Associate Professor Jana Vukovic

Viertel Snr Medical Research Fellow

School of Biomedical Sciences
Faculty of Medicine

Principal Research Fellow

Queensland Brain Institute
j.vukovic@uq.edu.au
+61 7 336 52818

Overview

The Vukovic laboratory investigates how brain function is sculpted and influenced by the immune system. Specifically, we examine the role of brain’s main resident immune cell population (i.e. microglia), as well as various peripheral immune cells, on learning and memory in mice. We are interested in defining the contribution of immune cells to such higher cognitive tasks, including for neuroinflammatory conditions where learning and memory deficits can occur, e.g. following traumatic brain injury, cancer treatment, and ageing. We have established an array of genetic and pharmacological tools alongside robust behavioural assays to directly probe the function of these immune cells in both the healthy and diseased brain. The ultimate goal of our work is to link cellular and molecular events to altered behaviour, and to harness the brain’s intrinsic regenerative potential for stimulating optimal cognitive function.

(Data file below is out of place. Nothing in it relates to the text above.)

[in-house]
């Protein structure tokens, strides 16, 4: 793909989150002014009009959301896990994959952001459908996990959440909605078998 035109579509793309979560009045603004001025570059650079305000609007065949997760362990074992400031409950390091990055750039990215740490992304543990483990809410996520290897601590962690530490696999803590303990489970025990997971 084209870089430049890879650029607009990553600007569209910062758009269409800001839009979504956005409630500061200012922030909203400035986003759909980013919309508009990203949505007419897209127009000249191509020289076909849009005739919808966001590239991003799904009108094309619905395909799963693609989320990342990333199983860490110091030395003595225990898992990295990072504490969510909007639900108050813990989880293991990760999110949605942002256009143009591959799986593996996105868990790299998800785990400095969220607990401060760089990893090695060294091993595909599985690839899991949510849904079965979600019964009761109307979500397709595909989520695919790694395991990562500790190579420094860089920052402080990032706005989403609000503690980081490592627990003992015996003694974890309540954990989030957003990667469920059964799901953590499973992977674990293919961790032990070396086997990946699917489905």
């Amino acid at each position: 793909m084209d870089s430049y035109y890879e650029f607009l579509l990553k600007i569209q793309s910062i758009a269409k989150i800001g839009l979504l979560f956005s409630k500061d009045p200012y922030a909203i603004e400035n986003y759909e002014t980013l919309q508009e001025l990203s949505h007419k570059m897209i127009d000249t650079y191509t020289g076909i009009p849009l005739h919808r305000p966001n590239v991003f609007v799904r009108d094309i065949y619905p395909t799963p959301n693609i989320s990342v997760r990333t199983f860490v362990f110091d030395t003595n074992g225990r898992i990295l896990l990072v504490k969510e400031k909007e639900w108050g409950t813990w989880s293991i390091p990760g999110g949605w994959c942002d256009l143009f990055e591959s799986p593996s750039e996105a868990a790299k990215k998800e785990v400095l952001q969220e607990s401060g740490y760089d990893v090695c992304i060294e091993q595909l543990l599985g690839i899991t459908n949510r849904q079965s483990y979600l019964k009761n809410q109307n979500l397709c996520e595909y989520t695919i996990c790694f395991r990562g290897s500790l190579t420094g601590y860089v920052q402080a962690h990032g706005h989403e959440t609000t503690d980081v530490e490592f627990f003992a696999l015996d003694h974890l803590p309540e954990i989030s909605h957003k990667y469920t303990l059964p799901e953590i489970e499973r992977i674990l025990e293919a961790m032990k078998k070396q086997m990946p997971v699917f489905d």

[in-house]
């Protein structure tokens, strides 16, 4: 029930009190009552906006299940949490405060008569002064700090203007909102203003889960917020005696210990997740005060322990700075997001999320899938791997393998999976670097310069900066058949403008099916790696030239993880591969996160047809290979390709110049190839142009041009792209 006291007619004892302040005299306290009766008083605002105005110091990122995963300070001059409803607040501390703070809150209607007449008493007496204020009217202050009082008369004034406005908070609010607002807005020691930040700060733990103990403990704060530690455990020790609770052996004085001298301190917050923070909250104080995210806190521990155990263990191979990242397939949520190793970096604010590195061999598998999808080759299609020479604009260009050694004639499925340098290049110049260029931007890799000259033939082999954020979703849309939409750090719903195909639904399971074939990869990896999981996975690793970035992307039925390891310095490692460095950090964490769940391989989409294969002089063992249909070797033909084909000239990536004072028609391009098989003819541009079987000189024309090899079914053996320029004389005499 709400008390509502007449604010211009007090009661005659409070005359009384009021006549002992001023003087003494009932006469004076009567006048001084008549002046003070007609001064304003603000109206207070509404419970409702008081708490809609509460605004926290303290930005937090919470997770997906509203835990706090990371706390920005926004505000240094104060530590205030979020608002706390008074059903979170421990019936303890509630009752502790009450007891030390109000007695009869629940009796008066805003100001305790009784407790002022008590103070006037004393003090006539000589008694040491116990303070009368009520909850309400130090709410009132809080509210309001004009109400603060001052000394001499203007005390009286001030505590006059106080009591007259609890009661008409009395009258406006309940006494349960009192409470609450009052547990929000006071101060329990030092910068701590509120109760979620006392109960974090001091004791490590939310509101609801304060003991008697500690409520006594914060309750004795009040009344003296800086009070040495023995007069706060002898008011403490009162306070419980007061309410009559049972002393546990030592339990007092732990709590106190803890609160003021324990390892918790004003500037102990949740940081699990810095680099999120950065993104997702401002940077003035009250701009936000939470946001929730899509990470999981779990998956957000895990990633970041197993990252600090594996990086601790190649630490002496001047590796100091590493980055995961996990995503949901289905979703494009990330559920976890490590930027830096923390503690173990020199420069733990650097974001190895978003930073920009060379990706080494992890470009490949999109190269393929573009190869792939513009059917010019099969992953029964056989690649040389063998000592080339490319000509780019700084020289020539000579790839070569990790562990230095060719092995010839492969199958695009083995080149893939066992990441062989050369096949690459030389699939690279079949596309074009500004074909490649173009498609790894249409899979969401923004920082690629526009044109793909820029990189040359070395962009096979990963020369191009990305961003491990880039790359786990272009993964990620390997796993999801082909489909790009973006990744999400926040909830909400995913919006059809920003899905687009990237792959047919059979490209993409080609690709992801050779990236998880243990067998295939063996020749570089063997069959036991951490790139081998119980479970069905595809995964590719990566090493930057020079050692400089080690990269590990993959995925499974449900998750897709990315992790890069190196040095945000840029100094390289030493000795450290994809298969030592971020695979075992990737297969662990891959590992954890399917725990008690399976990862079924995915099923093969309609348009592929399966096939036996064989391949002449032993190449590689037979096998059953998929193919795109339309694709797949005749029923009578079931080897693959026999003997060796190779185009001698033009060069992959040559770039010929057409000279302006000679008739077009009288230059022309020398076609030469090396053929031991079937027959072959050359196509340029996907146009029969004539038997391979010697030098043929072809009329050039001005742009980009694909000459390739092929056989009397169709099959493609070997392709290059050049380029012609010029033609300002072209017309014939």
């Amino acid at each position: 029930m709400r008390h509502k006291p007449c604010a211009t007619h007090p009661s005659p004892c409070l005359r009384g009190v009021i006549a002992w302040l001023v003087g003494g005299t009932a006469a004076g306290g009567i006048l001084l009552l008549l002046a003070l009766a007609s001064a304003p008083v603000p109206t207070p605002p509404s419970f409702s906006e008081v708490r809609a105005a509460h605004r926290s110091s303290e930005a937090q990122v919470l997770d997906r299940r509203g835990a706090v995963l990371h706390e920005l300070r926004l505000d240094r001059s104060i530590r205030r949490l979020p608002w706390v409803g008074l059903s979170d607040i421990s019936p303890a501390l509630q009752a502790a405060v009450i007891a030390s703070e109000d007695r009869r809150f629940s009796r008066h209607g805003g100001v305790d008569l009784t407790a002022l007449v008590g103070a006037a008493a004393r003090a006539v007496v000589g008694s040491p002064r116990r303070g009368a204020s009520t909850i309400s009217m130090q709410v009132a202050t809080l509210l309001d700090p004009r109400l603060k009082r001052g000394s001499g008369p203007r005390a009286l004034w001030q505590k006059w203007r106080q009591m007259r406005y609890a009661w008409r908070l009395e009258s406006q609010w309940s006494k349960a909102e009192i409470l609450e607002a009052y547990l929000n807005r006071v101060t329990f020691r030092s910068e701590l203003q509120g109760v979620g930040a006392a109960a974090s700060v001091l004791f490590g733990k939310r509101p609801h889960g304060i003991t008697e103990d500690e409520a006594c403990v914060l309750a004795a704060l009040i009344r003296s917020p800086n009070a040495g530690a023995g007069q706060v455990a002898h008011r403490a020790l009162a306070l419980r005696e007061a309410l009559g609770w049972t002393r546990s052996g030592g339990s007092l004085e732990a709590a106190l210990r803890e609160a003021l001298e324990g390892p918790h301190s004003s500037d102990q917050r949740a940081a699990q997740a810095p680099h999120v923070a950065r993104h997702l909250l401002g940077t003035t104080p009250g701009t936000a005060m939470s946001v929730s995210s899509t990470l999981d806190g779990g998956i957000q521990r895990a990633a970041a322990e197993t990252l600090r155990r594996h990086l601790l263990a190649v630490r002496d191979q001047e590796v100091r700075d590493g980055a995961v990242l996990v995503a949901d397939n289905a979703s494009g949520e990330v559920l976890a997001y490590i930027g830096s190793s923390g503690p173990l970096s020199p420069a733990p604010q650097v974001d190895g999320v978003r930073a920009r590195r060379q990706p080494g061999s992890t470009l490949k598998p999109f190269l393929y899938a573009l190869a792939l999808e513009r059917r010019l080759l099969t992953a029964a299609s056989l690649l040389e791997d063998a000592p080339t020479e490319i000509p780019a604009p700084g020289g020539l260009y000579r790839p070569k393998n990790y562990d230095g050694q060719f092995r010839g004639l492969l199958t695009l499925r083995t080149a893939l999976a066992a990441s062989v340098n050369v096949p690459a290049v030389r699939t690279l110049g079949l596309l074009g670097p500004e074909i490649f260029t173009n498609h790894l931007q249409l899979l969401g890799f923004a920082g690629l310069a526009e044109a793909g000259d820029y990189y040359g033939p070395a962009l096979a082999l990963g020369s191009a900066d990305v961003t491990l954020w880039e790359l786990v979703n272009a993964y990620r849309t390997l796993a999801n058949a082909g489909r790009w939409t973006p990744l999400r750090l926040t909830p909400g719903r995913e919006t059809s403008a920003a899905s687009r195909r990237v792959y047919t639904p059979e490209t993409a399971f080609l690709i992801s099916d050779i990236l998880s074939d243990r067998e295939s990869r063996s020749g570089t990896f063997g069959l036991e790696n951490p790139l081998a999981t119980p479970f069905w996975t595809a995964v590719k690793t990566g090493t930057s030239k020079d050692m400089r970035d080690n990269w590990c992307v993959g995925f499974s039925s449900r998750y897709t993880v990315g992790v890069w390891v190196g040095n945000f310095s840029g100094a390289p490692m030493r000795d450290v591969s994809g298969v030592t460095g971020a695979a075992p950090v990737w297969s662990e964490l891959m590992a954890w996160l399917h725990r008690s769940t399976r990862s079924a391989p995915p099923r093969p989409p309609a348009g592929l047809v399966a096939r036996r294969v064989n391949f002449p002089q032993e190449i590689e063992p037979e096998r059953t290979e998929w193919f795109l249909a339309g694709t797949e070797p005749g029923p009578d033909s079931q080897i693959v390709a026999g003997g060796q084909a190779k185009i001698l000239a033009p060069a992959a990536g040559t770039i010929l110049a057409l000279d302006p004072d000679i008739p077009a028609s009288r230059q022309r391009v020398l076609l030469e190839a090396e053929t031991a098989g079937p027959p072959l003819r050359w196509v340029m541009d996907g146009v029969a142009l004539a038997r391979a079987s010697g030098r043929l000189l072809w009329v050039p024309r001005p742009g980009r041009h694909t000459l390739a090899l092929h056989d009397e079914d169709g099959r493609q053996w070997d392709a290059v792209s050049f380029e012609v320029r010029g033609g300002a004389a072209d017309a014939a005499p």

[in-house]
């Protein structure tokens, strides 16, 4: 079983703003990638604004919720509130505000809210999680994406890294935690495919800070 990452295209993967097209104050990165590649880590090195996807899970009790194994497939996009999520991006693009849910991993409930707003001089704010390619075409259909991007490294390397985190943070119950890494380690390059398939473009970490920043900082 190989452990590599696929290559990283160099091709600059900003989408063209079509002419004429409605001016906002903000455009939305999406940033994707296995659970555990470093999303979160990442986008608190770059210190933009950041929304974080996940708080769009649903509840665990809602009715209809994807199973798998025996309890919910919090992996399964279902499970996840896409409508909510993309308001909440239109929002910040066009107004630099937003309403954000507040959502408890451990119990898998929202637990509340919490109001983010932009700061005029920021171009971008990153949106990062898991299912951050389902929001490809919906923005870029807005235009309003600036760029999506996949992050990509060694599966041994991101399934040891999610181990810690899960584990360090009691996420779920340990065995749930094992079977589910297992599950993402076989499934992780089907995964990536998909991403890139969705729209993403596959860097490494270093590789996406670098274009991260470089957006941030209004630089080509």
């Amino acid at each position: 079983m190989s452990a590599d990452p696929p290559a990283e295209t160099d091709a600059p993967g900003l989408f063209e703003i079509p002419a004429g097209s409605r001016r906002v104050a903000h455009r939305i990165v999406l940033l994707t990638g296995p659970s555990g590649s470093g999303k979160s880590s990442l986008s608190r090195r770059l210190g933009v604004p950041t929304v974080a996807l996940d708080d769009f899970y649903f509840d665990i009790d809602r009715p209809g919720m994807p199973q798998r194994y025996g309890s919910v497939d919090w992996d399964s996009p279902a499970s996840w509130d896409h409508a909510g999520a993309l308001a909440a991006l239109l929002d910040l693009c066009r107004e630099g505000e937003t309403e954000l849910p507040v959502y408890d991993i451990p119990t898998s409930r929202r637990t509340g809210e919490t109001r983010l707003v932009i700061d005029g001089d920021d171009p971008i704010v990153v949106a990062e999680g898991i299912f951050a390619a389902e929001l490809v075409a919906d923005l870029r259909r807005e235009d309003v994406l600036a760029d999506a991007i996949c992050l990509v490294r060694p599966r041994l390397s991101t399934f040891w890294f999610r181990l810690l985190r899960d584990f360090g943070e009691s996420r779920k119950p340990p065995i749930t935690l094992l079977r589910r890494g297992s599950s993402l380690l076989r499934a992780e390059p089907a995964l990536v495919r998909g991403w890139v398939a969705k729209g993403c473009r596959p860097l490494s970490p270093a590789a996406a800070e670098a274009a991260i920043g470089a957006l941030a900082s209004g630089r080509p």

A neuroimmunologist, Dr Vukovic received her PhD in 2008 from The University of Western Australia after working on the repair of injured nerve cell connections. She joined QBI in 2009 to work in Professor Perry Bartlett’s laboratory as a Postdoctoral Research Fellow, before being awarded a Queensland Government Smart Futures Fellowship to continue her research into the importance of adult neurogenesis for behaviour and how microglia influence this process in ageing. Dr Vukovic demonstrated that microglia can exert a dual and opposing influence over adult neurogenesis (the birth of new neurons) in the hippocampus under different physiological conditions, namely exercise and ageing, and that signalling through the chemokine receptor, CX3CR1, critically contributes towards this (Vukovic et al., 2012, J Neurosci). Dr Vukovic also generated novel evidence that ongoing neurogenesis in the adult hippocampus is critical for new learning but does not play a role in memory recall (Vukovic et al., 2013, J Neurosci).